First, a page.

The Academy funded high-quality clinical researchers

6 May 2019

The Academy of Finland’s Research Council for Biosciences, Health and the Environment has decided to fund 13 new posts as a clinical researcher. The Council emphasised the importance of the high scientific quality of the application and the applicant’s qualifications and suitability to the post as a clinical researcher.

The funding totals around 3 million euros. 29.5 per cent of the applications are funded. 54 per cent of the funded researchers are women. 41 per cent of the applicants were women.

“The aim is to promote clinical research careers and to encourage healthcare professionals working in clinical practice to engage in research alongside clinical practice. We support this endeavour by funding flexible part-time research, typically for a four-year period”, says the Council chair Ursula Schwab.

Besides scientific quality, the Council's decision criteria included applicant’s qualifications and suitability to the objectives of clinical researcher funding. Additionally, the Council emphasised strong societal impact to develop treatment procedures and to renew science.

The funded researchers included

Daniel Gordin from Helsinki University Hospital studies cardiovascular diseases which are the leading cause of death in Finland. People with type 1 diabetes have a multifold risk to develop transient ischaemic attacks, so-called mini strokes. This study is a part of the national FinnDiane project wich aims to identify the risk factors that predispose to diabetes and its related conditions among the hereditary and environmental factors and to assess the effects of treatments. The effects of diabetes and its related conditions for arterial changes in the brains of people with type 1 diabetes is studied by imaging the patients’ brains with MRI. Gordin examines if the changes in brain imaging reflect the neuropsychologist’s rutine test that charts memory, attention and observation. The research aims to improve the prognoses and quality of life of people with type 1 diabetes as well as lower health care costs.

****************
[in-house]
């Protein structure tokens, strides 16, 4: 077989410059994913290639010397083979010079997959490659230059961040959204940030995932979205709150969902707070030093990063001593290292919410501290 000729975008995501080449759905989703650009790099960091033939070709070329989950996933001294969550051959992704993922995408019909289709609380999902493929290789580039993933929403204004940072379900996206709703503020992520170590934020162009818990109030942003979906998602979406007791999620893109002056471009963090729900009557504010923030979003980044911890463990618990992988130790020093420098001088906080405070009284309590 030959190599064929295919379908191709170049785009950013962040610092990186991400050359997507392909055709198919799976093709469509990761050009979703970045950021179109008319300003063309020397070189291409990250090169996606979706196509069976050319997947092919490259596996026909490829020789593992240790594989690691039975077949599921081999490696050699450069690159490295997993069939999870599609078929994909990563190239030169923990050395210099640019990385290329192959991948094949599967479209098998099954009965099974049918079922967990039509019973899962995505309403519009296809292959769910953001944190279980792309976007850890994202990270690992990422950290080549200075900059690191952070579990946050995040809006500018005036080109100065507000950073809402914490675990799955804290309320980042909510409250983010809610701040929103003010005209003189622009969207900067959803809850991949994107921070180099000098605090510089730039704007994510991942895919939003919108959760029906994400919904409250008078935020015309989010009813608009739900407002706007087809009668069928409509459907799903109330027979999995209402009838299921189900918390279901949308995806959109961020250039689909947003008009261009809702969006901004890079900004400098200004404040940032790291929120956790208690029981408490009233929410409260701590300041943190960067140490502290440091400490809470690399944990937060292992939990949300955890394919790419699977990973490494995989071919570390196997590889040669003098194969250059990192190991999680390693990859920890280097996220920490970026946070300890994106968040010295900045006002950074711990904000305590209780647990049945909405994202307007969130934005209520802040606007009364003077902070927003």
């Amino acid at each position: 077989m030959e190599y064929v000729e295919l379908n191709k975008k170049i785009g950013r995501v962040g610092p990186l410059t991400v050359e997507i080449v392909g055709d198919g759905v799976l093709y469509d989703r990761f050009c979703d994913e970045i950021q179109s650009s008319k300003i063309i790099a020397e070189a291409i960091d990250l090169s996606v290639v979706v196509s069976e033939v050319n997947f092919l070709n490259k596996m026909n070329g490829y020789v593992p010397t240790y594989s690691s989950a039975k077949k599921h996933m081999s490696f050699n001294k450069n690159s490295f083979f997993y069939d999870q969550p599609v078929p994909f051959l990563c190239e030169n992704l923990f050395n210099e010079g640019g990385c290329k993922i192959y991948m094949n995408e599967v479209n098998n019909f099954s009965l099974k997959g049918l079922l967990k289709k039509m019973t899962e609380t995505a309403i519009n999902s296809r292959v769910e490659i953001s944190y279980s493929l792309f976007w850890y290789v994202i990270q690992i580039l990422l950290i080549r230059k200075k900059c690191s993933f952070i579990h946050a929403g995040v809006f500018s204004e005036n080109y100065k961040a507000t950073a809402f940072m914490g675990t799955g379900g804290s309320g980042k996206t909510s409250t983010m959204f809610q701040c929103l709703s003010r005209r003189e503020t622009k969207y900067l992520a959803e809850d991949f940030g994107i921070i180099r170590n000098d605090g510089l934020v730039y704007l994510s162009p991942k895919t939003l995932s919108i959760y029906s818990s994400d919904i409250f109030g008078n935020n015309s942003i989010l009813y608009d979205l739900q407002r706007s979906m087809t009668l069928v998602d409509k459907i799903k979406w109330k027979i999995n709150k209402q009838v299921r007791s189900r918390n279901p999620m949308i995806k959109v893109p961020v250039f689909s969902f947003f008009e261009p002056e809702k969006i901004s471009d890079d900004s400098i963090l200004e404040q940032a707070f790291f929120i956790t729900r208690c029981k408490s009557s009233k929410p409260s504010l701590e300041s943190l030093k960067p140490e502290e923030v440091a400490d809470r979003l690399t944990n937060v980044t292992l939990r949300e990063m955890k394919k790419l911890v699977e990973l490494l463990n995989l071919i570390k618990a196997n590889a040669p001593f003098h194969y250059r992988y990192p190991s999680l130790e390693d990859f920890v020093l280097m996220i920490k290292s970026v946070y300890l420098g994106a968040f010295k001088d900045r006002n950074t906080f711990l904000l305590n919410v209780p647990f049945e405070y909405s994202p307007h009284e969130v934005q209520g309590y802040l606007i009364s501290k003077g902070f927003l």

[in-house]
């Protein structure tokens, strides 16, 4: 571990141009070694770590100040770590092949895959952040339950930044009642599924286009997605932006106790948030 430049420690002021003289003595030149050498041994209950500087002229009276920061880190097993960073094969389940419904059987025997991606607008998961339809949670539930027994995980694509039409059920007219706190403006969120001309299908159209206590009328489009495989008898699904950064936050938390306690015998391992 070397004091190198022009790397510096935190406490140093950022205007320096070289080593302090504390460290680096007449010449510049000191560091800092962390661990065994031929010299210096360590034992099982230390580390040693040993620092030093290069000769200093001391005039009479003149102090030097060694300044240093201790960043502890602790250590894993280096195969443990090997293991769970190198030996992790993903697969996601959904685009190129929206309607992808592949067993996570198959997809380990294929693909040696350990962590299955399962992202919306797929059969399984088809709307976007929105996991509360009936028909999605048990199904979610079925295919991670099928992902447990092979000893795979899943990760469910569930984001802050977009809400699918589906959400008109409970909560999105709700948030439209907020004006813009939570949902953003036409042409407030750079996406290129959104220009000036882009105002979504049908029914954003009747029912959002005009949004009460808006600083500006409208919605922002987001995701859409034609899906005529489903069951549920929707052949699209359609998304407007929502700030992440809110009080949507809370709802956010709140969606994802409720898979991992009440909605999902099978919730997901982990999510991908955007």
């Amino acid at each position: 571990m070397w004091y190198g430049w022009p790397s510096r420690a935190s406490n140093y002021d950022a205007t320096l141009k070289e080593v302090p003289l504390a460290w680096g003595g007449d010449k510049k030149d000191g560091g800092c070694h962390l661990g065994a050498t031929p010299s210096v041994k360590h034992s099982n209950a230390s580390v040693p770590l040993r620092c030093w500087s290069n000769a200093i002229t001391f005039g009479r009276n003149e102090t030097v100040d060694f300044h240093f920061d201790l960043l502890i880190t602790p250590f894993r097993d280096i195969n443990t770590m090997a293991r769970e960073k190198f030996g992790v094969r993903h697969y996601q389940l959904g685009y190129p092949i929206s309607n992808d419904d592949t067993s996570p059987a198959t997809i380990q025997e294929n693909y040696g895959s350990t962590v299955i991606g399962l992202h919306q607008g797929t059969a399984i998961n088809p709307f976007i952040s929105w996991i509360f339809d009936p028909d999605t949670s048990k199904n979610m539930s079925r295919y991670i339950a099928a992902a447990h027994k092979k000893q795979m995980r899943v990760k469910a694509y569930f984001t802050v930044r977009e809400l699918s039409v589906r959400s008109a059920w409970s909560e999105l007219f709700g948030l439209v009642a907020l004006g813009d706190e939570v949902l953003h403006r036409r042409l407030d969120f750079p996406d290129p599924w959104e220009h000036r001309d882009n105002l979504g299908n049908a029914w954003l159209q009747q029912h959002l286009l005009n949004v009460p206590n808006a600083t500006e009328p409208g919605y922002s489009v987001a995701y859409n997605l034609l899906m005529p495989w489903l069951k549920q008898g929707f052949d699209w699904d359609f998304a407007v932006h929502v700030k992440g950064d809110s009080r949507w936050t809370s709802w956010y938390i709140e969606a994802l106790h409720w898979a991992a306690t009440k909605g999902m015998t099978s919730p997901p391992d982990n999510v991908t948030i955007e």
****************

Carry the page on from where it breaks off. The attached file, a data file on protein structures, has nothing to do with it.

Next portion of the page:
Laura Toivonen from Turku University Hospital researches together with groups from the University of Turku, Massachusetts General Hospital, and Harvard Medical School (Boston, USA) the relationship between the metabolome and microbiota in children’s noses and the development of respitory diseases and asthma. The research is based on a birth cohort study of 923 Finnish children where the children were monitored for the development of respitory diseases and asthma until the age of seven. The metabolome and microbiome of nasal samples are analysed in the USA. The research gives us new information on the interaction between microbes and their host and the individual susceptibility to respitory diseases and asthma. It can help prevent the emergence of respitory diseases and asthma. The metabolome and microbiota profiles and isolated metabolites could be used to identify the children who have an increased risk to develop respitory diseases or asthma at an early stage and offer these children preventative measures. 

More information and inquiries

  • Senior Science Adviser Aki Salo, tel. +358 295 335 104, firstname.lastname(at)

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